Ke Nako (It is Time)

“Therefore we also, since we are surrounded by so great a cloud of witnesses, let us lay aside every weight, and the sin which so easily ensnares us, and let us run with endurance the race that is set before us”–Hebrews 12:1

In six days, one of the greatest sporting events in the history of the world will take place. This event won’t feature multi-million dollar athletes who grab daily headlines just by putting on a pair of shoes or eating potato chips or driving a fancy car.  Instead it will feature young men from humble means who–through the simple action of kicking a ball– have escaped poverty, disease, civil war and bloodshed to play a game that inspires many boys and girls who currently live in squalor.

While soccer or the World Cup may not be all the rage in the US like the NFL, the NBA or even NCAA Football, it is an event that unites humanity around the globe. The World Cup is a deeply enriching community event that connects people in a more profound way than the best Olympic Games.  And it will be played in a place where humanity was hardly noticeable 20 years ago…South Africa

As someone who played soccer as a kid and who now as a dad gets great joy out of watching Katie kick her Mickey Mouse Clubhouse themed soccer ball around the yard, I can’t wait to watch The World Cup on TV.  And, of course, I’m looking forward to introducing the game to Katie too. After all she’s already learned what a football and basketball are so soccer seems like the logical next step in her her learning of sports. 🙂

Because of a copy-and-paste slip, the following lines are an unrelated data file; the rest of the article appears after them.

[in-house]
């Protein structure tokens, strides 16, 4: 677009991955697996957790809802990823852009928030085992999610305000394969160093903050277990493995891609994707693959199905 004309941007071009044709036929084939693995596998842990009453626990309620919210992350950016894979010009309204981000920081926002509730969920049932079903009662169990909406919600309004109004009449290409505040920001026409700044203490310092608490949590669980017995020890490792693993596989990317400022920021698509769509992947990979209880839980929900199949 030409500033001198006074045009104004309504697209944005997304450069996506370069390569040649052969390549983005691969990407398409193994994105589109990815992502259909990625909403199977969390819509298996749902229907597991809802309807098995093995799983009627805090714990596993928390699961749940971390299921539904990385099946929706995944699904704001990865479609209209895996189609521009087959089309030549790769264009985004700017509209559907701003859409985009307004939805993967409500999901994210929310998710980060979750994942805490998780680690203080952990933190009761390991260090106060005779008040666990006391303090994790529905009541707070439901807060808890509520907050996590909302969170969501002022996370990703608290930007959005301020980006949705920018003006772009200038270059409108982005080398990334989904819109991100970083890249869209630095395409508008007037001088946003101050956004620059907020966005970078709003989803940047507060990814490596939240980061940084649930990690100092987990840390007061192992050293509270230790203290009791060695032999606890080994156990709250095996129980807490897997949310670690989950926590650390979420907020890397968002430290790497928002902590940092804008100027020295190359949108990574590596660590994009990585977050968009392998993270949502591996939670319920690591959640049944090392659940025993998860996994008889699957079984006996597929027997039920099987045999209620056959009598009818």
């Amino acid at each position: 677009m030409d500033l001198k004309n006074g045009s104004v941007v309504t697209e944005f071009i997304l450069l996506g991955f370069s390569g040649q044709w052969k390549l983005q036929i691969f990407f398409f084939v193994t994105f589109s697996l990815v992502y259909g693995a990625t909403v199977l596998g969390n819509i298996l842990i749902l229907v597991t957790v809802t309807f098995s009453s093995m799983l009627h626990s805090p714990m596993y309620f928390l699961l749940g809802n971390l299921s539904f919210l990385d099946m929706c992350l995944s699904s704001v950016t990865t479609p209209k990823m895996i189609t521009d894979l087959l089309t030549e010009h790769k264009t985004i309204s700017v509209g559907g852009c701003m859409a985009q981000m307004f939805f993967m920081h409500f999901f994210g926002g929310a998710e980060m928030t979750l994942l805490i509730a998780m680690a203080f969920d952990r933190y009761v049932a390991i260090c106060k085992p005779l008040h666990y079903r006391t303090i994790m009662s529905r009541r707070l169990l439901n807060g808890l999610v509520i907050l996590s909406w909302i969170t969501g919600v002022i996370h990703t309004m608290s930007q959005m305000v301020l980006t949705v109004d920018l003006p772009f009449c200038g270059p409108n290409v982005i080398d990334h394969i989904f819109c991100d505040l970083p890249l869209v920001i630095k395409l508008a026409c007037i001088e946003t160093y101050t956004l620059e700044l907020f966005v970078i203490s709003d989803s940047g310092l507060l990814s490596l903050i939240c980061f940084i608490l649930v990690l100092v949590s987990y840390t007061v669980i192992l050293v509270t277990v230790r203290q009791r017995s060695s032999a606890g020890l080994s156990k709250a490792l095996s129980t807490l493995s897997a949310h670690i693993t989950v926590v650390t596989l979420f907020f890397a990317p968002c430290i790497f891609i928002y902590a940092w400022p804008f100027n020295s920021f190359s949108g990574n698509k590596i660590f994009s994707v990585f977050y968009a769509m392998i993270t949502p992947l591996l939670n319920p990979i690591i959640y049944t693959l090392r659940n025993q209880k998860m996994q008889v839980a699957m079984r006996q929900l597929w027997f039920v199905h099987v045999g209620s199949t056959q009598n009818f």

May God be with all the players as they run the race set before them, as they participate in spirited competition, as they recognize all of humanity by celebrating Africa’s humanity and as they inspire people millions of miles away, regardless if they win or lose. No matter what happens, The World Cup will be a Beautiful Game

“Man United. More than the name of the world’s most popular team, it’s a description of the state of the planet beginning on June 11. For one month in South Africa, as 32 national teams compete in the World Cup, vast portions of the globe’s six billion people will be bound in an all-consuming passion for soccer. At its most basic level—a handful of kids kicking what passes for a ball around whatever open ground they find—the game is a source of joy, sometimes a means of escape. At its pinnacle it defines nations and dissolves differences. In short, this simplest of games unites humankind like nothing else.”–Grant Wahl, Sports Illustrated


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